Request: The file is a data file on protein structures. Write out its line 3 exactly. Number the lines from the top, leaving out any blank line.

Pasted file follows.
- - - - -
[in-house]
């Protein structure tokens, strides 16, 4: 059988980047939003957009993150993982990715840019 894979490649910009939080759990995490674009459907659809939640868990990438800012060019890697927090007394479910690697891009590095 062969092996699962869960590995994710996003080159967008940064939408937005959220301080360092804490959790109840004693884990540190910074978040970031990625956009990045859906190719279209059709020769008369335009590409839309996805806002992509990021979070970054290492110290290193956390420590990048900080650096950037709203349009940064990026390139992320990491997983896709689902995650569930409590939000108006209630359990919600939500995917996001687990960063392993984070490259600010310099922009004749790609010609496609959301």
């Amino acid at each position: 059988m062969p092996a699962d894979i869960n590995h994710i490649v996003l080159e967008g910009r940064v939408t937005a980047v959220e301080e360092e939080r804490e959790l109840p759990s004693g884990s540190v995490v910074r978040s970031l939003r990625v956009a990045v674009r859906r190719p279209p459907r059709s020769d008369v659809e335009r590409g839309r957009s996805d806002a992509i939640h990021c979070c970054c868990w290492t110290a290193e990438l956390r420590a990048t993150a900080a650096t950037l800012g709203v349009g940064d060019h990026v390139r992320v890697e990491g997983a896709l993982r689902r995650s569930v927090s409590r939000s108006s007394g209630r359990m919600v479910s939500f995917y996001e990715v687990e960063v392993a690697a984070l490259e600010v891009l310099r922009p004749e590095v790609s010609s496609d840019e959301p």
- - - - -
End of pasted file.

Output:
């Amino acid at each position: 059988m062969p092996a699962d894979i869960n590995h994710i490649v996003l080159e967008g910009r940064v939408t937005a980047v959220e301080e360092e939080r804490e959790l109840p759990s004693g884990s540190v995490v910074r978040s970031l939003r990625v956009a990045v674009r859906r190719p279209p459907r059709s020769d008369v659809e335009r590409g839309r957009s996805d806002a992509i939640h990021c979070c970054c868990w290492t110290a290193e990438l956390r420590a990048t993150a900080a650096t950037l800012g709203v349009g940064d060019h990026v390139r992320v890697e990491g997983a896709l993982r689902r995650s569930v927090s409590r939000s108006s007394g209630r359990m919600v479910s939500f995917y996001e990715v687990e960063v392993a690697a984070l490259e600010v891009l310099r922009p004749e590095v790609s010609s496609d840019e959301p």